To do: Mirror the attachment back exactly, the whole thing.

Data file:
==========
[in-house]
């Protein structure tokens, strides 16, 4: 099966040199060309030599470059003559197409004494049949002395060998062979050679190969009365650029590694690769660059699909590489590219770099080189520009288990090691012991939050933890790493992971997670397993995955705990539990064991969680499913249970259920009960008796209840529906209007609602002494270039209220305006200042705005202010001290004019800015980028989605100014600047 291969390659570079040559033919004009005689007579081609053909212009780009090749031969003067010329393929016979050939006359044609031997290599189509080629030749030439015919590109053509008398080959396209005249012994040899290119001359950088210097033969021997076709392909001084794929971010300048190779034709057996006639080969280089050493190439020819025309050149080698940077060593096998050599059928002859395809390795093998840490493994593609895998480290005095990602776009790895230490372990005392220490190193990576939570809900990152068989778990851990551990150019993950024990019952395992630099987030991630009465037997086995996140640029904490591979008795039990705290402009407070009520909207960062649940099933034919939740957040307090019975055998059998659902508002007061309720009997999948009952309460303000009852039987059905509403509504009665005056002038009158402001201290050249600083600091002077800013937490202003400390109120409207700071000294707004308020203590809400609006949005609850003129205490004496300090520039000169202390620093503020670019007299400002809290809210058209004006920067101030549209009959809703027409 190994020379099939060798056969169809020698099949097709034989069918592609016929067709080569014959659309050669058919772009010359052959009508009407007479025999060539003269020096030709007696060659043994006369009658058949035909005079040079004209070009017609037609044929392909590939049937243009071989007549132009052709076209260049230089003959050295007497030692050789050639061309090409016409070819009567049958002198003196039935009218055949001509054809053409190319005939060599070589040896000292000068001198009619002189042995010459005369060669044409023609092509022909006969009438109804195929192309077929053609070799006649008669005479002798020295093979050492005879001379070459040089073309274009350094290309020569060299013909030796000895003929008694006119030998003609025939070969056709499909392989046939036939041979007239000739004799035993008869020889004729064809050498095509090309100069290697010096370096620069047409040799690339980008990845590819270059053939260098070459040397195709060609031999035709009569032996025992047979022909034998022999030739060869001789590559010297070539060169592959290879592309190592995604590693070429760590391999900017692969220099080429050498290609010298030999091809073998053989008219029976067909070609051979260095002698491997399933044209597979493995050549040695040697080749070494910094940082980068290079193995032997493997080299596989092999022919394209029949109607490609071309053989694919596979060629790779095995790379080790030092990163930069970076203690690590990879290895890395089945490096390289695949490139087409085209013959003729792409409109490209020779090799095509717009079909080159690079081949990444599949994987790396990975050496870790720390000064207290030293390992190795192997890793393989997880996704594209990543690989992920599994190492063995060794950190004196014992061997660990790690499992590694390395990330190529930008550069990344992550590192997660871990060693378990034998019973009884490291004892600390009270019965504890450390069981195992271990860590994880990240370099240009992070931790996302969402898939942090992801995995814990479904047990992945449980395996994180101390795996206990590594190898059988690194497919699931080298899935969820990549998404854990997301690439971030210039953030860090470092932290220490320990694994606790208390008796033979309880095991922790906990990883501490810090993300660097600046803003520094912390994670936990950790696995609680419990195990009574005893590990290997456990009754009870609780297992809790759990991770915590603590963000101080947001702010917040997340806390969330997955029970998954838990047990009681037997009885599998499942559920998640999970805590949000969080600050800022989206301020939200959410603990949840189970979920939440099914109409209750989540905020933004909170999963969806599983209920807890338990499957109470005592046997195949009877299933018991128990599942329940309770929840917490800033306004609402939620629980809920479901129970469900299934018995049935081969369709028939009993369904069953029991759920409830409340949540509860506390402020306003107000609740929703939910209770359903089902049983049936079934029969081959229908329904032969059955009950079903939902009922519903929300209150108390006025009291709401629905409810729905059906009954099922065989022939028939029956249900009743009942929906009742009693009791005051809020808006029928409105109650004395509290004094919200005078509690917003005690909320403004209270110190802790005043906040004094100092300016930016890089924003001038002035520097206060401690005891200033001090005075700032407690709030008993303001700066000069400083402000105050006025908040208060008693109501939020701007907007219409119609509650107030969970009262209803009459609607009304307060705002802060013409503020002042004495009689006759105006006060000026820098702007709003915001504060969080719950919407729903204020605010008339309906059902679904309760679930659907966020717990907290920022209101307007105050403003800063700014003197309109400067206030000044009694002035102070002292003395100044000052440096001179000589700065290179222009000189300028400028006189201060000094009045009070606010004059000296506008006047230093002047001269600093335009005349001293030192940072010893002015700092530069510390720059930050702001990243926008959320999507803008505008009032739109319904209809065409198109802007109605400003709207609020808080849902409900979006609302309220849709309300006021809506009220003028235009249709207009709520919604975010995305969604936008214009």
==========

[in-house]
């Protein structure tokens, strides 16, 4: 099966040199060309030599470059003559197409004494049949002395060998062979050679190969009365650029590694690769660059699909590489590219770099080189520009288990090691012991939050933890790493992971997670397993995955705990539990064991969680499913249970259920009960008796209840529906209007609602002494270039209220305006200042705005202010001290004019800015980028989605100014600047 291969390659570079040559033919004009005689007579081609053909212009780009090749031969003067010329393929016979050939006359044609031997290599189509080629030749030439015919590109053509008398080959396209005249012994040899290119001359950088210097033969021997076709392909001084794929971010300048190779034709057996006639080969280089050493190439020819025309050149080698940077060593096998050599059928002859395809390795093998840490493994593609895998480290005095990602776009790895230490372990005392220490190193990576939570809900990152068989778990851990551990150019993950024990019952395992630099987030991630009465037997086995996140640029904490591979008795039990705290402009407070009520909207960062649940099933034919939740957040307090019975055998059998659902508002007061309720009997999948009952309460303000009852039987059905509403509504009665005056002038009158402001201290050249600083600091002077800013937490202003400390109120409207700071000294707004308020203590809400609006949005609850003129205490004496300090520039000169202390620093503020670019007299400002809290809210058209004006920067101030549209009959809703027409 190994020379099939060798056969169809020698099949097709034989069918592609016929067709080569014959659309050669058919772009010359052959009508009407007479025999060539003269020096030709007696060659043994006369009658058949035909005079040079004209070009017609037609044929392909590939049937243009071989007549132009052709076209260049230089003959050295007497030692050789050639061309090409016409070819009567049958002198003196039935009218055949001509054809053409190319005939060599070589040896000292000068001198009619002189042995010459005369060669044409023609092509022909006969009438109804195929192309077929053609070799006649008669005479002798020295093979050492005879001379070459040089073309274009350094290309020569060299013909030796000895003929008694006119030998003609025939070969056709499909392989046939036939041979007239000739004799035993008869020889004729064809050498095509090309100069290697010096370096620069047409040799690339980008990845590819270059053939260098070459040397195709060609031999035709009569032996025992047979022909034998022999030739060869001789590559010297070539060169592959290879592309190592995604590693070429760590391999900017692969220099080429050498290609010298030999091809073998053989008219029976067909070609051979260095002698491997399933044209597979493995050549040695040697080749070494910094940082980068290079193995032997493997080299596989092999022919394209029949109607490609071309053989694919596979060629790779095995790379080790030092990163930069970076203690690590990879290895890395089945490096390289695949490139087409085209013959003729792409409109490209020779090799095509717009079909080159690079081949990444599949994987790396990975050496870790720390000064207290030293390992190795192997890793393989997880996704594209990543690989992920599994190492063995060794950190004196014992061997660990790690499992590694390395990330190529930008550069990344992550590192997660871990060693378990034998019973009884490291004892600390009270019965504890450390069981195992271990860590994880990240370099240009992070931790996302969402898939942090992801995995814990479904047990992945449980395996994180101390795996206990590594190898059988690194497919699931080298899935969820990549998404854990997301690439971030210039953030860090470092932290220490320990694994606790208390008796033979309880095991922790906990990883501490810090993300660097600046803003520094912390994670936990950790696995609680419990195990009574005893590990290997456990009754009870609780297992809790759990991770915590603590963000101080947001702010917040997340806390969330997955029970998954838990047990009681037997009885599998499942559920998640999970805590949000969080600050800022989206301020939200959410603990949840189970979920939440099914109409209750989540905020933004909170999963969806599983209920807890338990499957109470005592046997195949009877299933018991128990599942329940309770929840917490800033306004609402939620629980809920479901129970469900299934018995049935081969369709028939009993369904069953029991759920409830409340949540509860506390402020306003107000609740929703939910209770359903089902049983049936079934029969081959229908329904032969059955009950079903939902009922519903929300209150108390006025009291709401629905409810729905059906009954099922065989022939028939029956249900009743009942929906009742009693009791005051809020808006029928409105109650004395509290004094919200005078509690917003005690909320403004209270110190802790005043906040004094100092300016930016890089924003001038002035520097206060401690005891200033001090005075700032407690709030008993303001700066000069400083402000105050006025908040208060008693109501939020701007907007219409119609509650107030969970009262209803009459609607009304307060705002802060013409503020002042004495009689006759105006006060000026820098702007709003915001504060969080719950919407729903204020605010008339309906059902679904309760679930659907966020717990907290920022209101307007105050403003800063700014003197309109400067206030000044009694002035102070002292003395100044000052440096001179000589700065290179222009000189300028400028006189201060000094009045009070606010004059000296506008006047230093002047001269600093335009005349001293030192940072010893002015700092530069510390720059930050702001990243926008959320999507803008505008009032739109319904209809065409198109802007109605400003709207609020808080849902409900979006609302309220849709309300006021809506009220003028235009249709207009709520919604975010995305969604936008214009």